| technology | networking - Ross Heintzkill
How to Advertise a Default Route
There are hundreds upon thousands of routers and devices that make up the internet. They're not all owned by the same company, they're not all made by the same company, and their networks don't all work the same way. Yet somehow, our emails go through and our VPNs stay connected.
We have the Border Gateway Protocol (BGP) to thank for that. With it, the many huge constellations of networks throughout the internet know how to find one another and get from any one spot in the world to another. Default routes, advertised and propagated by BGP, are how networks know where to find one another. In this blog post, we cover a lot: what is a default route, how to configure one, how to spot problems with static routes conflicting with default routes, and how to resolve those conflicts.
What is an Autonomous System?
Quick Definition: The internet isn't one big network of every device in the world — the internet is a network of networks. An autonomous system (AS) is a network or group of networks with one unified routing policy, and they're what make the internet possible. Autonomous systems are networks, sometimes huge networks, that need BGP to coordinate and cooperate.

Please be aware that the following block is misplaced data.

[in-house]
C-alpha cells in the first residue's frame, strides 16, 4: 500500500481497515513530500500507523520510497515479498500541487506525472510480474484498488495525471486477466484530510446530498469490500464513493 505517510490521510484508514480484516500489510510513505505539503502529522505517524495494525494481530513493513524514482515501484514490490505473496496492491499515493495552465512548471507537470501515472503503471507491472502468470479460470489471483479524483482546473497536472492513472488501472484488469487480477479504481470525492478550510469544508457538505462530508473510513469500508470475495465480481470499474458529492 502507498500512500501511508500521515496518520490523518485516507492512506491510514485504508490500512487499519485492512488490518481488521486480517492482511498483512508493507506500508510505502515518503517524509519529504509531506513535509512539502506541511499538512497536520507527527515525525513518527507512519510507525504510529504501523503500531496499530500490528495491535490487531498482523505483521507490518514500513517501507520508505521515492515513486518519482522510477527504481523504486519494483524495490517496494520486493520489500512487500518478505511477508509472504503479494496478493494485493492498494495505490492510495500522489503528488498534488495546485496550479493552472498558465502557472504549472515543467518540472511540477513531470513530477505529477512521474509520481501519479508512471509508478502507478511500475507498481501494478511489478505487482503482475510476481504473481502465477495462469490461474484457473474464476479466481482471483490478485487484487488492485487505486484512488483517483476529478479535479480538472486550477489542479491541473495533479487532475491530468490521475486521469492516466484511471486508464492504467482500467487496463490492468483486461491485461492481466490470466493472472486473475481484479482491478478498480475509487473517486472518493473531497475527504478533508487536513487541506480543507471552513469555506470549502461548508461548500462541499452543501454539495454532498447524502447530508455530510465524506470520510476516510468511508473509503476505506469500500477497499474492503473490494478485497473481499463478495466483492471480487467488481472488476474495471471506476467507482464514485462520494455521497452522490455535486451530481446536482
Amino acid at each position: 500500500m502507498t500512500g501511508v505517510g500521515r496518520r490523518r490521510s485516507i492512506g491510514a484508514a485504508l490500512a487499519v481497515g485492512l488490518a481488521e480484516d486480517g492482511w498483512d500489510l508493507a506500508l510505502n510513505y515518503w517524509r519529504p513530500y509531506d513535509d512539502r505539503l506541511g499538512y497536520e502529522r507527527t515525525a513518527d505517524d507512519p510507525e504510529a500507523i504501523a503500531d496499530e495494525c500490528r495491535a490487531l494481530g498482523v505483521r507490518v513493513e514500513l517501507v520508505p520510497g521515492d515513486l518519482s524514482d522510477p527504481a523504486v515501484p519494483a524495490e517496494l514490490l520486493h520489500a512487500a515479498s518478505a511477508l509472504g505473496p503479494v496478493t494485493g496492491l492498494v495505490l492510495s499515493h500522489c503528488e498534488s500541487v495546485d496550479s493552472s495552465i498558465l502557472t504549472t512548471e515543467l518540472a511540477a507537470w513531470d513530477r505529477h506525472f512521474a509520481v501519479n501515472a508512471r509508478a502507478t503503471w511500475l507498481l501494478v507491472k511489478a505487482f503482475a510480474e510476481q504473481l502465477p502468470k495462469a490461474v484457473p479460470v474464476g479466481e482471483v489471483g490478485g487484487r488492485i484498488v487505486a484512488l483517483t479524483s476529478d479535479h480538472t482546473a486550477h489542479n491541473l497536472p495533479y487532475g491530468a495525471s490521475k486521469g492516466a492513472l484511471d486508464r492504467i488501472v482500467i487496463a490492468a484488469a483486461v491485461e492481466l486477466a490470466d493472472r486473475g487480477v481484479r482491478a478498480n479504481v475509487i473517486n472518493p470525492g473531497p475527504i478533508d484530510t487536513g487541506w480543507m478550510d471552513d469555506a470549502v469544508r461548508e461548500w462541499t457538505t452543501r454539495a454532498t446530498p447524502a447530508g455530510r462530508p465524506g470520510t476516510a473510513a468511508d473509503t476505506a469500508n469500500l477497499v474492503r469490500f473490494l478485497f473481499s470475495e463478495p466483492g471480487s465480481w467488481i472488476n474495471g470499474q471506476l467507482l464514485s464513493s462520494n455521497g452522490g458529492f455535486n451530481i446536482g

What is Border Gateway Protocol?
Quick Definition: Border Gateway Protocol, or BGP is the postal system of the internet. Border Gateway Protocol is a universal protocol for exchanging routing and reachability information. BGP is used by autonomous systems to exchange information about themselves with their neighbors. All of the internet's traffic follows paths through the autonomous systems of the world according to exterior gateway information they receive from their neighbors via BGP.
What is a Default Route?
Quick Definition: In Internet Protocol (IP) routing, a default route is what the name suggests the path that a packet will take when there isn't another pre-specified route for that packet. The default route tends to be another router, selected according to the prefix match method. With no other instructions, routers will attempt to forward a packet to the routers with the longest subnet masks or network prefix that corresponds to the destination IP address.
Autonomous Systems Need Default Routes
Summarization inside of BGP is a crucial part of enterprise network administration. The best place to start when discussing summarization is the ultimate summary route: the default route. This is the route that instructs your routers, "If you don't have a more specific prefix, here's how you would get to any other prefix."